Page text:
Sunday, April 22, 2012

Snapshot: What we choose to emphasize in [our] complex history

What we choose to emphasize in this complex history will determine our lives. If we see only the worst, it destroys our capacity to do something. If we remember those times and places -- and there are so many -- where people have behaved magnificently, this gives us the energy to act, and at least the possibility of sending this spinning top of a world in a different direction.

- Howard Zinn

Snapshot: Life as art - Maya Angelou

Because of the routines we follow, we often forget that life is an ongoing adventure....Life is pure adventure, and the sooner we realize that, the quicker we will be able to treat life as art: to bring all our energies to each encounter, to remain flexible enough to notice and admit when what we expected to happen did not happen. We need to remember that we are created creative, and can invent new scenarios as frequently as they are needed. 

- Maya Angelou
Thanks to Terri Windling's blog for this quote (http://windling.typepad.com/blog/)

Saturday, April 21, 2012

Art notes: Pissarro, Dufy, Caillebotte

Lately I've been studying the work of artists Pissarro, Dufy and Caillebotte. It turns out that Caillebotte is the creator of some of my favorite paintings, but I'd never realized they were all by the same person. I wasn't aware of the work by Pissarro, but kept running across mention of him as being a strong influence on many of his contemporaries, especially Gauguin and Cezanne (the latter is one of my favorite artists). I found his life interesting - his background and youth as well as his commitment to his family (in a time when fellow artists were quite negligent of their partners and children). Also, his sustained artistic focus and exploration was exciting to see. He stuck with his experiments and investigations - kept up a strong practice - in a way that I found to be reminiscent of Buddhist practitioners. Dufy was fascinating in how he started with a strong academic foundation and then devolved (in a good sense) to use looser rendering of images and refuse to limit color to a merely descriptive function (in his work it could convey all kinds of things: emotions, memories, etc.). Of course, this may not seem like much of an innovation now, but it was during the time period in which he worked. Indeed, he was criticized for not being serious enough. I have a more complex reaction to the art of Caillebotte. Much of his work leaves me cold, but there are three pieces that move me: Les raboteurs de parquet (workmen stripping the floor of a luxury Parisan apartment), a display of fruit and a view of snowy Parisian rooftops. Also, I appreciate his many paintings of people looking out windows and gazing over Paris. He painted at a time when the city architect Haussemann was tearing down large sections of medieval Paris and turning it into the more modern wide-boulevarded city that we know today. You can imagine that it took a great deal of looking to get used to this new place.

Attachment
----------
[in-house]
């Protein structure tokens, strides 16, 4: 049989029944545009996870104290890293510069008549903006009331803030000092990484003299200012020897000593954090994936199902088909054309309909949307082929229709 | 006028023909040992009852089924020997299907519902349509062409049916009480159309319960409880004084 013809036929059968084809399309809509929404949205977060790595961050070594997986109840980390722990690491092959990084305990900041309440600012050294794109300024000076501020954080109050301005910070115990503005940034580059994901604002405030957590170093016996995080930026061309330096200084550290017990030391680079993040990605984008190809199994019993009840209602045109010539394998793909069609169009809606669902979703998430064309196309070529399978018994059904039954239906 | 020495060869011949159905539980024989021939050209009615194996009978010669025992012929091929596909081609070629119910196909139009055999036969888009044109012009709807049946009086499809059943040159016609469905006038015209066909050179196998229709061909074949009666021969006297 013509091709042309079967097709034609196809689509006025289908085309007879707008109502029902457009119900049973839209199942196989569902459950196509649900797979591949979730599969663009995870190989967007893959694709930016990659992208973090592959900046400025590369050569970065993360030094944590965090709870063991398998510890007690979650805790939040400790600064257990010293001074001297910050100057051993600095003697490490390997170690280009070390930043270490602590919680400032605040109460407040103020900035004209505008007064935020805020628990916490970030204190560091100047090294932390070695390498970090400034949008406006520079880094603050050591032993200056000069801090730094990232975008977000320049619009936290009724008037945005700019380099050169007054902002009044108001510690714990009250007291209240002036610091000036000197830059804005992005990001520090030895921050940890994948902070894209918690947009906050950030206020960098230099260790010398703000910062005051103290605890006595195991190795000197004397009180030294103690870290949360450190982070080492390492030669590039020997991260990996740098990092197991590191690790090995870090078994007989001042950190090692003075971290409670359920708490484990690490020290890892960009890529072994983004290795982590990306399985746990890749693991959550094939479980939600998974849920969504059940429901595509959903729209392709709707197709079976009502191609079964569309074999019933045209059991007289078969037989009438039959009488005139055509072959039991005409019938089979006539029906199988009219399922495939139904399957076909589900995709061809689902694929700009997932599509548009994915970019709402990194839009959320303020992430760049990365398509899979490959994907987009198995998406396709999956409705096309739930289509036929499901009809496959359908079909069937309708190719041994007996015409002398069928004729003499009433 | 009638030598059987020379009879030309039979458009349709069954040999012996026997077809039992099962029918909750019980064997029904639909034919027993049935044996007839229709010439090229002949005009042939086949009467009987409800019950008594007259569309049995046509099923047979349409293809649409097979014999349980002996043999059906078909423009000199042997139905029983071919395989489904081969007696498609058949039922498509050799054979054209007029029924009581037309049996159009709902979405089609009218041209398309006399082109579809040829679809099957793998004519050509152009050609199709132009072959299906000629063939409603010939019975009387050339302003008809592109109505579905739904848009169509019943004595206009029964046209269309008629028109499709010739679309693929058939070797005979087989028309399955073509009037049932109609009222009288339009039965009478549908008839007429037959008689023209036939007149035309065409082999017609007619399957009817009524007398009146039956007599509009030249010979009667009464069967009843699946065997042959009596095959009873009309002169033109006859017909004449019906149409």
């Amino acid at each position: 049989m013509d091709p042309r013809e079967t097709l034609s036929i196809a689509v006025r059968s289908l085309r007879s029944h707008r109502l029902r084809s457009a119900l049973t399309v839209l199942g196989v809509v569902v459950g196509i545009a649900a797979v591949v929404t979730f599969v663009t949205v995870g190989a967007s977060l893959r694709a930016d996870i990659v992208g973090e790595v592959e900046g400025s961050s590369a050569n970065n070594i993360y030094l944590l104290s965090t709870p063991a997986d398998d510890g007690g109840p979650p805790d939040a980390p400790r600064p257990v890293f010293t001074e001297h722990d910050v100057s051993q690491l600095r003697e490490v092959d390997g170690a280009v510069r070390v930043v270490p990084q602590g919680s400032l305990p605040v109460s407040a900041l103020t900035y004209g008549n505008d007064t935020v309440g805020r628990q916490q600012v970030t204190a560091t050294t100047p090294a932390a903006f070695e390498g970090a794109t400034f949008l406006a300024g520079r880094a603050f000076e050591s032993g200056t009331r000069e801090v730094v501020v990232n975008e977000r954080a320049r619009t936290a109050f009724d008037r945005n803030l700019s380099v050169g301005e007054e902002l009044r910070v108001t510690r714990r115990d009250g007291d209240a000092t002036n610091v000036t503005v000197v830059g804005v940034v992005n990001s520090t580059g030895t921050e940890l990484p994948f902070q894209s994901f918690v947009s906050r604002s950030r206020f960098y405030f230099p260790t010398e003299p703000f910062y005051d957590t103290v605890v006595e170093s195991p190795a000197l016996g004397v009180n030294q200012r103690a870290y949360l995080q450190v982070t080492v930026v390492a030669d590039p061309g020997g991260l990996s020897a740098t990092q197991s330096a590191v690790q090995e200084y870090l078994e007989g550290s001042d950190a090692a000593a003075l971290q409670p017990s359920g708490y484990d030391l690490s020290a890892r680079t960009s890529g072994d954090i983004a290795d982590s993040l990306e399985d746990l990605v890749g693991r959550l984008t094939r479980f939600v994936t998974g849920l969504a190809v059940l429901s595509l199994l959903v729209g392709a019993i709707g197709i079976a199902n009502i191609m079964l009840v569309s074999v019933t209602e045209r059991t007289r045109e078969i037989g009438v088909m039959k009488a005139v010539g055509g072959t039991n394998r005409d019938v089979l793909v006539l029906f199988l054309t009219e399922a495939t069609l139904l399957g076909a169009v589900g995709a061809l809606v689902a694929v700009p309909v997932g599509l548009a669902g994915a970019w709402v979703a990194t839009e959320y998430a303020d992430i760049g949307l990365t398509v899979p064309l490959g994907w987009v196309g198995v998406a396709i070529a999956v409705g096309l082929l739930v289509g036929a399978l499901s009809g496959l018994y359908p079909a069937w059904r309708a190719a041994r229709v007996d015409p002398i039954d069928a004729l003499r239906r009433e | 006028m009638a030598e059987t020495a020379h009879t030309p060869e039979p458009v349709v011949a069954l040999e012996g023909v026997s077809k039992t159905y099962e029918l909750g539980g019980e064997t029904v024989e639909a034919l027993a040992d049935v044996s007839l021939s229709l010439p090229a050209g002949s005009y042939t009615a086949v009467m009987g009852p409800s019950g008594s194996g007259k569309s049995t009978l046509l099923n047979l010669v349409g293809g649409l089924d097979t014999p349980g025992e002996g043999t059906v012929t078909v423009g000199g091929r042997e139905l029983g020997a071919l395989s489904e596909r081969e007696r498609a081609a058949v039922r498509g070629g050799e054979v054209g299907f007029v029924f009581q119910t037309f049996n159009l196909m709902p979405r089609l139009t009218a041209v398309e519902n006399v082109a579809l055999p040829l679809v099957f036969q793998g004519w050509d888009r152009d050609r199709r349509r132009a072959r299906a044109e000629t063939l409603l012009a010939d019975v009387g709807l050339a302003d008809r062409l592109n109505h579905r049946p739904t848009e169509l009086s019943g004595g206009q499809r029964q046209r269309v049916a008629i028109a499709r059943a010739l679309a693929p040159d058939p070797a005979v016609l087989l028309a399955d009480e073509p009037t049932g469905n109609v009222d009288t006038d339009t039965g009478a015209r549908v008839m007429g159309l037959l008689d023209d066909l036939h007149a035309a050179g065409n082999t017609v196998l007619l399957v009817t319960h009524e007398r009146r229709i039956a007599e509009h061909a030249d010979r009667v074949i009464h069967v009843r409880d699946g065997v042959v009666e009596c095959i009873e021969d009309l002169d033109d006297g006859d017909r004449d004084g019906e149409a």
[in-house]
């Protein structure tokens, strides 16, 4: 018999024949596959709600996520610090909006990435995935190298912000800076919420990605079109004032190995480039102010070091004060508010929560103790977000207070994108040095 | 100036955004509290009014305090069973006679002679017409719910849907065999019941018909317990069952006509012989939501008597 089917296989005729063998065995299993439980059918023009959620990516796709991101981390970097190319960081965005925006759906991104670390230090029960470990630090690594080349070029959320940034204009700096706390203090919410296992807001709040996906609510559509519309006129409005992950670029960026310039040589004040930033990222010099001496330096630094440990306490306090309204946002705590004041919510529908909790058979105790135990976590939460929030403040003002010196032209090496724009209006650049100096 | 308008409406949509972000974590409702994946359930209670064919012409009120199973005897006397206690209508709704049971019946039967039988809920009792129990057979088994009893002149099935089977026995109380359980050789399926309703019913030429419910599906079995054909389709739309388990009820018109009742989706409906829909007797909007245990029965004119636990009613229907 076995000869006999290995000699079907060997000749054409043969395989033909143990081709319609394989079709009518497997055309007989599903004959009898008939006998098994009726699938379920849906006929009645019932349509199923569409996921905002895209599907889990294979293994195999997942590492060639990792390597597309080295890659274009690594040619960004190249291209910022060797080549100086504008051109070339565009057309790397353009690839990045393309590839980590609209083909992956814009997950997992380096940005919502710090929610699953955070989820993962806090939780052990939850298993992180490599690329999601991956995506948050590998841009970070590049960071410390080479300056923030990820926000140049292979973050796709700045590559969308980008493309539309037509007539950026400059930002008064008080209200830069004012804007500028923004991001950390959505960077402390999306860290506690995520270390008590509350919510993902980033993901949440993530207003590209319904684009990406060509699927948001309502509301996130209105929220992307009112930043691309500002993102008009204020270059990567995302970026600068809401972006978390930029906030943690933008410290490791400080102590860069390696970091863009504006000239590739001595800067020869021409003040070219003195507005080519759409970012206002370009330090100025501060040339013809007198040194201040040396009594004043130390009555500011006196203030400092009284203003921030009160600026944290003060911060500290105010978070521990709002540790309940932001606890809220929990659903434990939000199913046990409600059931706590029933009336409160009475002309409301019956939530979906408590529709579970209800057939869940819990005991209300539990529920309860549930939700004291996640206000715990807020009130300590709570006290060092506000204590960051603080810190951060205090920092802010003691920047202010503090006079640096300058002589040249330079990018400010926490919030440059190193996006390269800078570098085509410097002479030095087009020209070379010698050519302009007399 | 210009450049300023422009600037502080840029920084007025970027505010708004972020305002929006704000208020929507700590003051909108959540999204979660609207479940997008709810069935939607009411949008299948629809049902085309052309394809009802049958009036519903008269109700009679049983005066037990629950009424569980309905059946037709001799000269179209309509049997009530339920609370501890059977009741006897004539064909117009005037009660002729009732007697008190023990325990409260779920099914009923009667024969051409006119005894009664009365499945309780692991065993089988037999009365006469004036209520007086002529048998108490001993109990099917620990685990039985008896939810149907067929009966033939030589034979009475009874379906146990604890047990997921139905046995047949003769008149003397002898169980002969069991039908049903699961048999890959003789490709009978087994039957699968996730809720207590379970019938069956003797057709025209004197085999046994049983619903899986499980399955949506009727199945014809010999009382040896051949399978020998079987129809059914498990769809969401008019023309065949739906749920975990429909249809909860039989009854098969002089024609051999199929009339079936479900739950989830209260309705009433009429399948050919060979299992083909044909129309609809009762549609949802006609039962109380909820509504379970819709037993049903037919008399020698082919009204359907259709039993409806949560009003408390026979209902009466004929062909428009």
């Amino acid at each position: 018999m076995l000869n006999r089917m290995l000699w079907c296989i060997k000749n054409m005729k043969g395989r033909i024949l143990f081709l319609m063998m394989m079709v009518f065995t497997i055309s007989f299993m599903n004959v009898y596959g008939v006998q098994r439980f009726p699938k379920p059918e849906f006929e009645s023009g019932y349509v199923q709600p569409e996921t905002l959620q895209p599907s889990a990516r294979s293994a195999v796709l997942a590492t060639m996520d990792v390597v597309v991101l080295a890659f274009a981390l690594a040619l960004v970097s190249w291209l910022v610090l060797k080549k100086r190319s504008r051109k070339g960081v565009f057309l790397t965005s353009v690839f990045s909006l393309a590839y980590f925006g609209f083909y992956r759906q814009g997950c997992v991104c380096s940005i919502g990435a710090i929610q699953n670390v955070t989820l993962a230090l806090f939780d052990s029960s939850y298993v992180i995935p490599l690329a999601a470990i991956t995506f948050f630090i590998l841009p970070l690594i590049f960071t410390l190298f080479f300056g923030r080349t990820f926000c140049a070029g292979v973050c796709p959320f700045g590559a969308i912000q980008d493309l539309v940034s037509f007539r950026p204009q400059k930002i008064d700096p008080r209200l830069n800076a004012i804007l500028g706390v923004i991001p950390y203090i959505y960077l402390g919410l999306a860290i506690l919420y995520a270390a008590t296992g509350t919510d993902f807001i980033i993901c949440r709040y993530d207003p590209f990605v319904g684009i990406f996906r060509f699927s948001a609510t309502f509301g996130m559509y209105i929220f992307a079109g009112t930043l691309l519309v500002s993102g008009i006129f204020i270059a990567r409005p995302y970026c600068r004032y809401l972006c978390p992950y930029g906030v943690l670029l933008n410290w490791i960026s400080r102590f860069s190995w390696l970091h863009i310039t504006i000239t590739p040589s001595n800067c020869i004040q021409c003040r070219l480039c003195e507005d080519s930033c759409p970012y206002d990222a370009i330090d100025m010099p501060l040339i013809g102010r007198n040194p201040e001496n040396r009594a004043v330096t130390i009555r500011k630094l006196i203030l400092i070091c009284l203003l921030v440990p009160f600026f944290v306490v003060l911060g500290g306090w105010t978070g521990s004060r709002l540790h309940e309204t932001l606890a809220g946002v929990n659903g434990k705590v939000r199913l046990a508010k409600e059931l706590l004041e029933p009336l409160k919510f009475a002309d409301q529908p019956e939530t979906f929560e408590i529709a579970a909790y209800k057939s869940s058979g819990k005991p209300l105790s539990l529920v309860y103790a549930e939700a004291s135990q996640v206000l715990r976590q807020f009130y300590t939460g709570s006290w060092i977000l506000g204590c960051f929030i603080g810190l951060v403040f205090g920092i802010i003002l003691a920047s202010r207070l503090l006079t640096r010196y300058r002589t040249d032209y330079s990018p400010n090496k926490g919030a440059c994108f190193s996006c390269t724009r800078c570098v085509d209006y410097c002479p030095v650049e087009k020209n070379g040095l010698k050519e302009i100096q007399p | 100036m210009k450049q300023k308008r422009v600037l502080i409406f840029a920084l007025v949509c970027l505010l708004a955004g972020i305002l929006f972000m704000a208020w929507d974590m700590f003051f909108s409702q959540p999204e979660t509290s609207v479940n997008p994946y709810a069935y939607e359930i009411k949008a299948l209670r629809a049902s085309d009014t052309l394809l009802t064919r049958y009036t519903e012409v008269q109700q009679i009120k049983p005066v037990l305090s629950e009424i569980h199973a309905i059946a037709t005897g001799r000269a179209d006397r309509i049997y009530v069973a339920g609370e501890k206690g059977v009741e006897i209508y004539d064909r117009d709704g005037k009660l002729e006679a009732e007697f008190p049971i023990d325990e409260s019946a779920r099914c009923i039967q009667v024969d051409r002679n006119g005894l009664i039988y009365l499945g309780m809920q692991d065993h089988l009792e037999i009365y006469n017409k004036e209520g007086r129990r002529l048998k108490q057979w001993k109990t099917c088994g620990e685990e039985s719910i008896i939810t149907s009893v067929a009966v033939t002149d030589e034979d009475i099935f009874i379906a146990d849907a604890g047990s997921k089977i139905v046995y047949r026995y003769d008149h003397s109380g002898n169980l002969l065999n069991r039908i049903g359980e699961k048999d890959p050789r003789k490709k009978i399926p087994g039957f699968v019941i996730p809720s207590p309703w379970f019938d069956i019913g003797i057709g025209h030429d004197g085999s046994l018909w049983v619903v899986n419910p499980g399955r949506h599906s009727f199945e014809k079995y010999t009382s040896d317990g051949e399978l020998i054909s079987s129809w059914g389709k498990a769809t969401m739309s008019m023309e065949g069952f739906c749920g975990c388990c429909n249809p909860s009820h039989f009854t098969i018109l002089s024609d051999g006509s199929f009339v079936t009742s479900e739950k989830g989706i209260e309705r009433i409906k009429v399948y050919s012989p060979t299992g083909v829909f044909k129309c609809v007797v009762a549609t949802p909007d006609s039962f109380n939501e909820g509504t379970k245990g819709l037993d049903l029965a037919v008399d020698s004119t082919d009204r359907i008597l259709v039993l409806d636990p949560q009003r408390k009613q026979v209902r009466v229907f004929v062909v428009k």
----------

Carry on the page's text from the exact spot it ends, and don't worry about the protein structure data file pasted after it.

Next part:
Saturday, April 14, 2012

Book review: Le Road Trip by Vivian Swift


Le Road Trip: A Traveler's Journal of Love and France follows on the success of Vivian Swift's delightful and genre defying first book When Wanderers Cease to Roam: A Traveler's Journal of Staying Put In Le Road Trip Swift has given us another gift for the senses. This book celebrates in both word and image how to be a tourist in your own life - take it in, savor it, but also don't take any of it too seriously.

Her "chocolate box" approach to books allows you to read in any order you like (though chronological is fun because it gives you the unfolding experience of the trip). As with her first book, "Le Road Trip" is completely hand-lettered by the author as well as full of her gorgeous watercolors and line drawings, perfect and often obscure quotes as well as thoughtful reflections on what it is like to travel (and be in love). I find that Swift's books lend themselves to re-reading. You'll always notice something new, most notably in the deceptively simple illustrations.

How I wish this book had been around when I first went abroad as a teenager and young adult. It'd have been a help and encouragement to find my own unique way of traveling - the way that was right for me. Indeed, I plan give this book to anyone about to travel or live abroad (perfect for exchange students, college year abroad students and even Peace Corps volunteers). On the surface "Le Road Trip" is about a trip to France, but really the subject is universal - the joys and, at times, difficulties of any kind travel outside of the familiar (going to college, living on the other side of the globe, starting a new relationship).

Nancy Pearl, Seattle librarian and book reviewer extraordinaire said it best: "A perfect gift for travelers, those with artistic souls, those with a sense of wonder, those who are hug-the-hearths--in short--nearly everyone on your gift list."

All I can add to that is be sure to put yourself at the top of that list!